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The arts have been a fundamental part of Executive Director and Chief Curator at the Polk Museum of Art at Florida Southern College, Claire Orologas’ life since childhood. “My mother was a ballet dancer. Our house was always filled with music. My father had a wonderful voice,” she remembers. Claire was born and raised in Warren, Ohio in a portion of the state known as the “Steel Belt.” After living in Greece for a few years, the family moved to the St. Petersburg/ Clearwater area in the 1970s.  She grew up in the Greek Orthodox Church surrounded by Byzantine art and said of her time spent living in Greece, “I was able to experience the rich artistic history of Greece first hand. It was incredibly inspiring.”

Her profession comes honestly to Orologas. Not only were her grandparents “gifted in creative endeavors,” a relative on her maternal grandmother’s side was the amateur archaeologist to first discover the Minoan ruins of Knossos in Crete.  “Sadly, all of his records and specimens were destroyed in an uprising against the Ottomans, but he is given credit for his work before Sir Arthur Evans carried out the important excavations for which he is so well known,” she explained.

At Miami of Ohio, Claire studied studio art (drawing and painting) and art education. She went on to receive her master’s degree at Wright State University in Dayton, Ohio. Orologas later pursued her graduate studies in art history while working in the curatorial department at the Harn Museum of Art at the University of Florida.

The Right Fit

Claire Orologas has been the Executive Director and Chief Curator for the Polk Museum of Art (PMA) for just over seven years. She received a call about the position while working at the Smithsonian’s Freer and Sackler Galleries in Washington DC. Claire said, “I had been thinking about moving closer to my family by that time, but I also wanted the position and the institution to be the right fit. It certainly has been.”

Her job entails a little bit of everything – financial management, program guidance and oversight, staff support, fundraising, donor cultivation, strategic planning and management, working with their Boards, advocacy and community relations. Claire explained her delight with her career, saying, “There is nothing like working with the right people in a productive and healthy work culture that is focused on making life better for others.”

Also impactful to the executive director is seeing the mission of “making life better for others” be carried out through visual arts. Claire elaborated, “When I see people become curious, moved, thrilled by, learn from, or somehow affected in ways that are expansive and meaningful through their engagement with works of art and our programs, that is what means the most to me.”  One example of this was an exhibition at the museum years ago about the passage of time. A couple sat and observed the exhibition knowing that the husband didn’t have long to live. A poignant story, Claire said, “They shared that experience with me and it was beautiful.”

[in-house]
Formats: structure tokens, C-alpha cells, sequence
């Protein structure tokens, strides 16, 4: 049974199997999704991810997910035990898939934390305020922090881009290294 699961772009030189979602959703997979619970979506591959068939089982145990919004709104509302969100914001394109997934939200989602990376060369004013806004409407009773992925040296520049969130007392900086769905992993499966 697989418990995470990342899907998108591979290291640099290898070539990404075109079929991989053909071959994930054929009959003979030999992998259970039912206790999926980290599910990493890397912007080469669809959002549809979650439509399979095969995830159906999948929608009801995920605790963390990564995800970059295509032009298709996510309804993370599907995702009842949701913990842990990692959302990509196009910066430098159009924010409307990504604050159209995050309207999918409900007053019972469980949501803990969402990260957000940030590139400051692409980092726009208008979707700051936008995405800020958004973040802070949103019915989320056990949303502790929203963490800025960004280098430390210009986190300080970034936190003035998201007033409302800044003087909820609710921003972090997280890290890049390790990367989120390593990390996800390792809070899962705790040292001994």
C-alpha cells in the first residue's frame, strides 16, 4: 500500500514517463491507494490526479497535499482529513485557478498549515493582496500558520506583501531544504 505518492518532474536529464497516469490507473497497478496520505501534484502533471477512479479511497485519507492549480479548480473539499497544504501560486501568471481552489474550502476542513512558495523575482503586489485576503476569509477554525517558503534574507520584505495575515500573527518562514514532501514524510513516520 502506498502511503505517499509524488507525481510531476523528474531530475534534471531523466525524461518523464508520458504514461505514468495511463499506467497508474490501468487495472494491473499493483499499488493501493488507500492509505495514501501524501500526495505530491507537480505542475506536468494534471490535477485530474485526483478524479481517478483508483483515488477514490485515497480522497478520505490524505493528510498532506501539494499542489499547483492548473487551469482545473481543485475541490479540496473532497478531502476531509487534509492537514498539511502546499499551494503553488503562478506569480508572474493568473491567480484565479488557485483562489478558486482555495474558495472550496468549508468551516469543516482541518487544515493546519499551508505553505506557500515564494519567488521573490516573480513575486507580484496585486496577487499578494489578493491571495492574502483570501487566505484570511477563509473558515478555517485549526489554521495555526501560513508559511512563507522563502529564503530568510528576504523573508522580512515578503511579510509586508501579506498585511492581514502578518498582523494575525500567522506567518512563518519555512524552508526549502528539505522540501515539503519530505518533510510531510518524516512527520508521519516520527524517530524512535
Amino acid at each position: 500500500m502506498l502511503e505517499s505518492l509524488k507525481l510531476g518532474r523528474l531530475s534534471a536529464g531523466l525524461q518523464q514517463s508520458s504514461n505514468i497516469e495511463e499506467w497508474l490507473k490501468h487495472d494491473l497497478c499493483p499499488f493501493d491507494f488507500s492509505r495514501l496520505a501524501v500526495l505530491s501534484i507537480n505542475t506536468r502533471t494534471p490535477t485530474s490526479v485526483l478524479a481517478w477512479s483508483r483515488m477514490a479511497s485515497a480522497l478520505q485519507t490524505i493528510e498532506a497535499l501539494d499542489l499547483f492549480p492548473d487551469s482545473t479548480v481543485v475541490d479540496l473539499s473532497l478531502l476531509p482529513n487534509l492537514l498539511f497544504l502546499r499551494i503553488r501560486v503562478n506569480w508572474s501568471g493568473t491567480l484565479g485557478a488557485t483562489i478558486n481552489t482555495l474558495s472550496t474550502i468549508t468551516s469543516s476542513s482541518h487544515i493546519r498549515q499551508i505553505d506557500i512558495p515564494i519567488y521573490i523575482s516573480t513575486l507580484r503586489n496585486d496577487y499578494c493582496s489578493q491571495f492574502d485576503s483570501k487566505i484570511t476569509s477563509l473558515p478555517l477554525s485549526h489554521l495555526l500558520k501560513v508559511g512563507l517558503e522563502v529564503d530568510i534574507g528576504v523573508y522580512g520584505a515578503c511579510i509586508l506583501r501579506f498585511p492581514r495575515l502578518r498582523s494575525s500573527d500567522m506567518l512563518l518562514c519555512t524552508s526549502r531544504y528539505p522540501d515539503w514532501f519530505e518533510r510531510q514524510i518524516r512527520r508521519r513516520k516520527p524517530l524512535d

The museum recently had a program based on the exhibition SUN + LIGHT, Charles Edward Williams’ works based on the civil rights mug shots of the Freedom Riders. “It was incredible to experience personally, but also to observe our visitors taking in what the artwork meant and the experiences that the Freedom Riders went through to create a more just society for everybody,” she said.

Outside of the Museum

When she isn’t curating an exhibit or managing the museum, Claire loves driving back roads, hiking, and clearing brush and planting gardens at her family home in rural North Central Florida. She says, “One day I’d like a couple of donkeys, some chickens, and probably some goats to keep the brush on our property in check.”

She also loves exploring Greece and is interested in “issues of leadership and workplace culture.”

Art, the Economy, and Education

The arts aren’t just stimulating and enjoyable, they are vital. They have a direct impact on the local economy and education says the PMA executive director.  Citing an economic impact study carried out by Americans for the Arts and the Polk Arts Alliance last year, Orologas explained that the arts generate $46,589,847 in Polk County annually.

The return on investment of the arts in Polk County is $9 to $1 return to local and state treasuries.

Engagement in the arts leads to higher graduation rates, general academic achievement, and greater development to “creatively work through problems, and are better prepared for the workforce,” she explained.   “It is also important to acknowledge that the arts are unique in stimulating the kind of curiosity in us that helps us learn; helps us to expand our understanding of the world; challenges us to reconsider deeply seeded assumptions; moves us, and makes us more empathetic toward one another – all of which strengthen our society,” said Orologas.

What is something you would like the community to know about PMA?

“Everyone is welcome, and thanks to the generosity of our Strategic Partners, there is no charge for admission. I know our community is proud of our museum. What I would like everyone to know is that those who visit from outside our community recognize something very special about it too. From museum professionals to artists who work with us, they see a quality and a caring that they believe to be rare. That comes from our team and our entire community.”

How can people support the museum? 

Claire says, “Become members. Give through sponsorships and annual appeals as you are able. Businesses can partner with us to attract greater tourism. Attend exhibitions and programs. Vote for leaders who commit to funding the arts. Advocate. Volunteer. Remember us in your estate planning. Introduce friends and neighbors to the Museum and all we offer. Take a class.”

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